Over the next couple of weeks I’ll be checking out plenty that the Leeds International Film Festival has to offer, but as the majority of the films aren’t even tangentially related to Japan I won’t be reviewing them here on Kino 893. Instead, I’ll most likely be putting my thoughts up on Letterboxd, where you can find me as Korlis.
First up was The Gangster, The Cop, The Devil from South Korean director Lee Won-Tae:
A slick, violent action-thriller that errs too far on the heavy-handed side to be truly great but is still a very fun ride built around Ma Deong-sok’s stellar performance as the titular gangster.
You can read the rest of my take here.
It’s November, which means the Leeds International Film Festival has returned to my city. Last year I wrote up a quick rundown on the Japanese films that would be showing. This time around, things are a little more subdued – there’s nothing as high profile as Hirokaze Kore-eda’s headline-grabbing (and later Oscar-nominated) festival favourite Shoplifters, for example, or the previous year that featured not only Takashi Miike’s 100th film Blade of the Immortal, but the prolific director’s 101st film, too.
Still, just because Japanese films aren’t being showcased in quite the same way doesn’t mean they aren’t featured across the two weeks of the festival. There are three anime features, with Studio Trigger’s visually acclaimed Promare and the latest film from Lu Over the Wall director Masaaki Yuasa perhaps representing some of the most anticipated of the festival’s Japanese catalogue. There’s also a Werner Herzog drama, a retrospective screening of Osaka Elegy (1936), and a couple of quirky looking features in the form of Five Million Dollar Life and We Are Little Zombies.
Jump below the cut for a breakdown of each film.
With my native UK sweltering in a heatwave that makes the weather more reminiscent of my time in Tokyo, what better time to revisit a hot and humid classic – Akira Kurosawa’s Stray Dog? Check out this breakdown from the BFI over how Kurosawa wields the weather in his films, with a shot by shot approach to the heat in Stray Dog.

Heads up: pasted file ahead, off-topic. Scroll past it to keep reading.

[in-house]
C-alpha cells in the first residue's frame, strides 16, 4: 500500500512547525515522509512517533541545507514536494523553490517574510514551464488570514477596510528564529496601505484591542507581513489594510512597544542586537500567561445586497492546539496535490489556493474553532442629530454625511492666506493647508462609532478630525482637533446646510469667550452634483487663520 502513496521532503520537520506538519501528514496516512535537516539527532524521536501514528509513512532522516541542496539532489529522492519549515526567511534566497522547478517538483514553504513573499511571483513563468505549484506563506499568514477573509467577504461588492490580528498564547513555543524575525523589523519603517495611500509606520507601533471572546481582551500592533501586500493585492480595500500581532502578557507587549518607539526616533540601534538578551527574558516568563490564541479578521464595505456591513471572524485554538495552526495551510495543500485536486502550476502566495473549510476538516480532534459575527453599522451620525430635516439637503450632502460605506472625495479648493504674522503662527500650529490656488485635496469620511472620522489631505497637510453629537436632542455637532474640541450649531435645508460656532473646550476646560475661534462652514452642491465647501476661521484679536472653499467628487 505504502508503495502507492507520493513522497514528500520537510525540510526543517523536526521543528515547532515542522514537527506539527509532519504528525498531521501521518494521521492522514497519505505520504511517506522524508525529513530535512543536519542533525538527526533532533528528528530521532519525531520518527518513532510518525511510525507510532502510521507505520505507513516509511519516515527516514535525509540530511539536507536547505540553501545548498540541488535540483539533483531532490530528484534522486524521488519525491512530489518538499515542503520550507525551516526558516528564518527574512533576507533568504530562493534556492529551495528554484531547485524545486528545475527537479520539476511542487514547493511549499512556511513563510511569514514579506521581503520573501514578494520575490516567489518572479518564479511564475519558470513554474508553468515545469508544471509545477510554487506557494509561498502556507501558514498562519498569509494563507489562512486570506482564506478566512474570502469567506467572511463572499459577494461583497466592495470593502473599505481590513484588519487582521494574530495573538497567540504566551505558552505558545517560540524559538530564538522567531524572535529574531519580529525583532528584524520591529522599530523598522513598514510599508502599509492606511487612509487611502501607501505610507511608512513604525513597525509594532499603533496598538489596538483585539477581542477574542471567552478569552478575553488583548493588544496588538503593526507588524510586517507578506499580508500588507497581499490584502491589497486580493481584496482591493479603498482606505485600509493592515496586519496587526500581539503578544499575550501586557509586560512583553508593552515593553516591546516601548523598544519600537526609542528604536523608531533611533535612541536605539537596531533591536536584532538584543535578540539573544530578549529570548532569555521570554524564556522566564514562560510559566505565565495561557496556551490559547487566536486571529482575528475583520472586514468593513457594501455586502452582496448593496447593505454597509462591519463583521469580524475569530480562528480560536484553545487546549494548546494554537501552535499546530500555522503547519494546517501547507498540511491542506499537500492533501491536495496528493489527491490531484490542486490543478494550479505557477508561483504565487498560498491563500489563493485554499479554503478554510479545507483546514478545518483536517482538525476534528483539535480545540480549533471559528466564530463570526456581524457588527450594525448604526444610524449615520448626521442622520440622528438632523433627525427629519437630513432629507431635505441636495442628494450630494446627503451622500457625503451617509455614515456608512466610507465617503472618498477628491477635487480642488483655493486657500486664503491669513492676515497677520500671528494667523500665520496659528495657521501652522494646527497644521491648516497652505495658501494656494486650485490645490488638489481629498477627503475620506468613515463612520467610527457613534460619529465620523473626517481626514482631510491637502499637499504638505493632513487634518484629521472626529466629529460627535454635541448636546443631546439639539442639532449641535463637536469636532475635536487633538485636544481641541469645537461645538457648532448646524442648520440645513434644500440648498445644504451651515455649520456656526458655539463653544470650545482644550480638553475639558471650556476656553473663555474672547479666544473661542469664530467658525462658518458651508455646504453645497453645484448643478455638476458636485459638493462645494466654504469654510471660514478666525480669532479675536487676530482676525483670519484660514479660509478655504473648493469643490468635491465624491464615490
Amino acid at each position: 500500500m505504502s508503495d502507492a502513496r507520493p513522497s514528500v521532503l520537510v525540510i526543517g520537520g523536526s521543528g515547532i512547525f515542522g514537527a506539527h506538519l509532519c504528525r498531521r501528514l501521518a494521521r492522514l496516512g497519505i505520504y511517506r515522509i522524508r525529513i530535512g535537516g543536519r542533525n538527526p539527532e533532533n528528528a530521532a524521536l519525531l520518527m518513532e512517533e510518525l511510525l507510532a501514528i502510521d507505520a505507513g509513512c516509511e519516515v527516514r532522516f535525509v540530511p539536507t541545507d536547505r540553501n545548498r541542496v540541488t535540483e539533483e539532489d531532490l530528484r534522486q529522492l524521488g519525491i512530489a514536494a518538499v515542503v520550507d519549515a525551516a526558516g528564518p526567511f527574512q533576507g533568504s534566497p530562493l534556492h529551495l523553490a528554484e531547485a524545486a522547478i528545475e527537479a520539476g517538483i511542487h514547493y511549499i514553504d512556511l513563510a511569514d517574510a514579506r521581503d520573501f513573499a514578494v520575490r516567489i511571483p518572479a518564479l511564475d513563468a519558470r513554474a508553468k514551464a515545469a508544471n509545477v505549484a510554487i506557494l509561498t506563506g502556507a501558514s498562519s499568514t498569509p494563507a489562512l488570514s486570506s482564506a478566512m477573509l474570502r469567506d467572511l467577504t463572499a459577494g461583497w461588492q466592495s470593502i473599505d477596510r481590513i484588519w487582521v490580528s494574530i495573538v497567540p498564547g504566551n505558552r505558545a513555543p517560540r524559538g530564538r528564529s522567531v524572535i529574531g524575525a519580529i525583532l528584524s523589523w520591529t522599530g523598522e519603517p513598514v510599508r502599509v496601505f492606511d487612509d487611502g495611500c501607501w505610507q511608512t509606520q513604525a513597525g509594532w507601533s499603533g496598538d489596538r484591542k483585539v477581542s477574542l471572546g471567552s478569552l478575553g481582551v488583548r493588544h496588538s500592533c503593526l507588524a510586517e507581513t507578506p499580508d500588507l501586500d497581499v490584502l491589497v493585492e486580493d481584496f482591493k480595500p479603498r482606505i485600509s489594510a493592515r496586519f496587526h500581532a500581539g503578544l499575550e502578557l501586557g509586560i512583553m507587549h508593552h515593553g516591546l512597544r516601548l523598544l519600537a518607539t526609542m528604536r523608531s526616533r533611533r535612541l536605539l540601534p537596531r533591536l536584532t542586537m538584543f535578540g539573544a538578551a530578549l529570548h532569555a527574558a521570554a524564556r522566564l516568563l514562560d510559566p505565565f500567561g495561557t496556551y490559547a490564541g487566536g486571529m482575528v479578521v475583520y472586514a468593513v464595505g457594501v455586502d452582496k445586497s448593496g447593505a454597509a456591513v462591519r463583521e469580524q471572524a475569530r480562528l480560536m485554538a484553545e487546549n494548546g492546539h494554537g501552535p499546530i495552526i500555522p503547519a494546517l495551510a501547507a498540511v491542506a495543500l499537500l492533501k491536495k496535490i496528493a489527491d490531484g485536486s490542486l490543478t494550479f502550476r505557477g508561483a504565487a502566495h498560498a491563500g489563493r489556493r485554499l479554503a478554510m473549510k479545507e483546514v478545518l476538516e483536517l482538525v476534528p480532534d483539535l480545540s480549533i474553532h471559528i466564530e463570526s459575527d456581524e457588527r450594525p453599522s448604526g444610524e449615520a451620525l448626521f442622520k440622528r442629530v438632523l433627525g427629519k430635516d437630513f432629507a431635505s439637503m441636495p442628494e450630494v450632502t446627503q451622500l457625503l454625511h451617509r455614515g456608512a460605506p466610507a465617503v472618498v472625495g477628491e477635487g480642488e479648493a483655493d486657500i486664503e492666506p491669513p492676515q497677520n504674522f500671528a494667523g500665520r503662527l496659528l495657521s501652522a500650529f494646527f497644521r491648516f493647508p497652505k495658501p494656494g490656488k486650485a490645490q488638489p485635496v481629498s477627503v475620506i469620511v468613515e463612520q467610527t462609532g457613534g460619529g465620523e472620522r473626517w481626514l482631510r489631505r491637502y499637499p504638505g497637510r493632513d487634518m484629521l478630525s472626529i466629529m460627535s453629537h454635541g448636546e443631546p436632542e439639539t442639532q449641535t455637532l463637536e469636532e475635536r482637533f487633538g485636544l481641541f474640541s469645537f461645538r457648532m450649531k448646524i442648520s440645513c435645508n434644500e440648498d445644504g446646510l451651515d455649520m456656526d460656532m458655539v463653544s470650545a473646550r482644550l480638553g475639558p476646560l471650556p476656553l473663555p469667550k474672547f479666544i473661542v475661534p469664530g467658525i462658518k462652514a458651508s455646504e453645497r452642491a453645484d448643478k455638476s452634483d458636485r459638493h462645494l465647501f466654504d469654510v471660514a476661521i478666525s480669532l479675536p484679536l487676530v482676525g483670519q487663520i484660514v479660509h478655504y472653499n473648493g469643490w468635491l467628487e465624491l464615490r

Here’s my review – has it really been two years since I watched it? Time for a revisit of my own…
Coming from Kurosawa’s prolific early period, Stray Dog easily stands up next to some of his later classics. It’s a fascinating look at post-war Tokyo: the ruined city slowly coming back together, the American influence under occupation, the fashions of the late 1940s (including some truly outrageous collars). Yet the story itself is equally valuable; a gripping detective story and prototype for countless genre conventions.
A while ago – my reviews this year have been scattershot at best – I wrote a quick piece on The Vampire Doll, an odd Japanese horror film from 1970 that was the first of three loosely related, vampire-themed films Toho made in the early ‘70s. I didn’t particularly care for The Vampire Doll, and it took me a while to get around to watching the remaining two films: Lake of Dracula (1971) and Evil of Dracula (1974). Like The Vampire Doll, they’re both directed by Michio Yamamoto, and all three feature a writing credit for Ei Ogawa. Unlike The Vampire Doll, these two films are actually about vampires!
One of my favourite things to do recently is find cinemas screening older films I either missed the first time around or that I never had a chance to see on the big screen. Often this coincides with a big anniversary for a film, which means I had a chance to catch Alien for its 40th anniversary and Die Hard for its 30th. We’re just past the 20th anniversary of Hideo Nakata’s 1998 adaptation of Ring and Arrow Films have put out a stunning new restoration in collaboration with the original filmmakers. I picked up the box set they released that includes Ring 2, Ring Zero and the lesser seen Rasen/Spiral and while I haven’t checked them all out yet, I did manage to catch Ring at my usual cinema.
I ought to write up my experience revisiting the film after nearly twenty years – I’m fairly sure I haven’t seen it since the early 2000s, when I would have watched it on an old CRT. It’s perhaps the rare film that loses something in being on a giant screen, kind of the opposite of Tampopo and its wonderful opening sequence looking out from the ‘screen’ into an ’80s Japanese movie theatre. Even watching it at home on a Blu-Ray and a flatscreen television wouldn’t have the same impact. Whether or not I get around to writing a review, Dan Martin and Sam Ashurst of the Arrow Video Podcast have a great discussion of the film that I would highly recommend.